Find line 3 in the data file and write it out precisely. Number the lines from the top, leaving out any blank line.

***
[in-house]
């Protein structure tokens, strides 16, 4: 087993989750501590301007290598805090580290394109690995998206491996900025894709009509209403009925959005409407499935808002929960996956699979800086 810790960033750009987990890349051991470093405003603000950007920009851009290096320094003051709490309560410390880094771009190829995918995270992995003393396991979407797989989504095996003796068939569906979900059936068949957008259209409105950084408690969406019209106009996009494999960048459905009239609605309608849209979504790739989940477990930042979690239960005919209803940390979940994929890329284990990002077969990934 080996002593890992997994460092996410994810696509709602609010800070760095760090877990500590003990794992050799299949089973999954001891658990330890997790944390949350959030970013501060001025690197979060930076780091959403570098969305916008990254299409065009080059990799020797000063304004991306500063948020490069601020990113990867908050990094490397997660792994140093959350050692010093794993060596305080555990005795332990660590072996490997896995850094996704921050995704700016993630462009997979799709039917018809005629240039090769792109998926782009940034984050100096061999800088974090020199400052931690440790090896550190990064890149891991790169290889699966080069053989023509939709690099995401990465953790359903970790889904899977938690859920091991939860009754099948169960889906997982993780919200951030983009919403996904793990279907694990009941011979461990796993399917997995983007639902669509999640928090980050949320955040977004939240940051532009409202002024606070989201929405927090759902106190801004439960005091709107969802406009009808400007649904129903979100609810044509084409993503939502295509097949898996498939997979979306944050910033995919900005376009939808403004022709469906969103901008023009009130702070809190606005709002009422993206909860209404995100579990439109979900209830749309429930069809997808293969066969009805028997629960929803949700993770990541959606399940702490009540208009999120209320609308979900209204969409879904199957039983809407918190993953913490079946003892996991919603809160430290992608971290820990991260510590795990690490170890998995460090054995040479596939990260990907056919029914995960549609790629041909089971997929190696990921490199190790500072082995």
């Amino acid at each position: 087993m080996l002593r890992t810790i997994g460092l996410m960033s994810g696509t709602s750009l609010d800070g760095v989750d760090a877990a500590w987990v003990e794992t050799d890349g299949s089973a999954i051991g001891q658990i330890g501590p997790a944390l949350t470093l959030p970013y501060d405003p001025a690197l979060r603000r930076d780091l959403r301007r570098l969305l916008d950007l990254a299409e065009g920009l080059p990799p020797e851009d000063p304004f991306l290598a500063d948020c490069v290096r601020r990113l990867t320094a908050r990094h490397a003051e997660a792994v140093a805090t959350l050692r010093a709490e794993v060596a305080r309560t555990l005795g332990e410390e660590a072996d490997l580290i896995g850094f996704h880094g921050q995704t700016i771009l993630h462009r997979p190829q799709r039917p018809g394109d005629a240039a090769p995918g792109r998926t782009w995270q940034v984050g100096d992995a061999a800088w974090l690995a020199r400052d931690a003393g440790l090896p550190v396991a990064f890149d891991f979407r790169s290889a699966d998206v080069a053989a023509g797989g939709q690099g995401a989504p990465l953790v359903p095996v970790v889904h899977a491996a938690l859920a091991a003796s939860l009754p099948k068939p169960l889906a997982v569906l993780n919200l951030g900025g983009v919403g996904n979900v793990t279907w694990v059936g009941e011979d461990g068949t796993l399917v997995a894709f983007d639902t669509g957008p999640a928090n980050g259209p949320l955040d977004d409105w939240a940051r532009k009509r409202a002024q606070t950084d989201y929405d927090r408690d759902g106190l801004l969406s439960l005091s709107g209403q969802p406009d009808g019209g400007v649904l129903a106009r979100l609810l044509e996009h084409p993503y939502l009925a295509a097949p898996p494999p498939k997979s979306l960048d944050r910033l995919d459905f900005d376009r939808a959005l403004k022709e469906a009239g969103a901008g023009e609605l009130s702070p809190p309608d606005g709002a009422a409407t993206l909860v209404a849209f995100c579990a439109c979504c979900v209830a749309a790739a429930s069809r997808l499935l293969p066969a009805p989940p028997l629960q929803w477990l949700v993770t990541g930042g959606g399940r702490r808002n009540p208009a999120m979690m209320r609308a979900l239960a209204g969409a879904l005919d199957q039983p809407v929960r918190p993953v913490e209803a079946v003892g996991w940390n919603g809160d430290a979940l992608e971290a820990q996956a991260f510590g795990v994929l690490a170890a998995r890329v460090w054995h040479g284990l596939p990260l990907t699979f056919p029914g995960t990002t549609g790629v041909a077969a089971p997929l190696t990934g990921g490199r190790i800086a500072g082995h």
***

């Amino acid at each position: 087993m080996l002593r890992t810790i997994g460092l996410m960033s994810g696509t709602s750009l609010d800070g760095v989750d760090a877990a500590w987990v003990e794992t050799d890349g299949s089973a999954i051991g001891q658990i330890g501590p997790a944390l949350t470093l959030p970013y501060d405003p001025a690197l979060r603000r930076d780091l959403r301007r570098l969305l916008d950007l990254a299409e065009g920009l080059p990799p020797e851009d000063p304004f991306l290598a500063d948020c490069v290096r601020r990113l990867t320094a908050r990094h490397a003051e997660a792994v140093a805090t959350l050692r010093a709490e794993v060596a305080r309560t555990l005795g332990e410390e660590a072996d490997l580290i896995g850094f996704h880094g921050q995704t700016i771009l993630h462009r997979p190829q799709r039917p018809g394109d005629a240039a090769p995918g792109r998926t782009w995270q940034v984050g100096d992995a061999a800088w974090l690995a020199r400052d931690a003393g440790l090896p550190v396991a990064f890149d891991f979407r790169s290889a699966d998206v080069a053989a023509g797989g939709q690099g995401a989504p990465l953790v359903p095996v970790v889904h899977a491996a938690l859920a091991a003796s939860l009754p099948k068939p169960l889906a997982v569906l993780n919200l951030g900025g983009v919403g996904n979900v793990t279907w694990v059936g009941e011979d461990g068949t796993l399917v997995a894709f983007d639902t669509g957008p999640a928090n980050g259209p949320l955040d977004d409105w939240a940051r532009k009509r409202a002024q606070t950084d989201y929405d927090r408690d759902g106190l801004l969406s439960l005091s709107g209403q969802p406009d009808g019209g400007v649904l129903a106009r979100l609810l044509e996009h084409p993503y939502l009925a295509a097949p898996p494999p498939k997979s979306l960048d944050r910033l995919d459905f900005d376009r939808a959005l403004k022709e469906a009239g969103a901008g023009e609605l009130s702070p809190p309608d606005g709002a009422a409407t993206l909860v209404a849209f995100c579990a439109c979504c979900v209830a749309a790739a429930s069809r997808l499935l293969p066969a009805p989940p028997l629960q929803w477990l949700v993770t990541g930042g959606g399940r702490r808002n009540p208009a999120m979690m209320r609308a979900l239960a209204g969409a879904l005919d199957q039983p809407v929960r918190p993953v913490e209803a079946v003892g996991w940390n919603g809160d430290a979940l992608e971290a820990q996956a991260f510590g795990v994929l690490a170890a998995r890329v460090w054995h040479g284990l596939p990260l990907t699979f056919p029914g995960t990002t549609g790629v041909a077969a089971p997929l190696t990934g990921g490199r190790i800086a500072g082995h």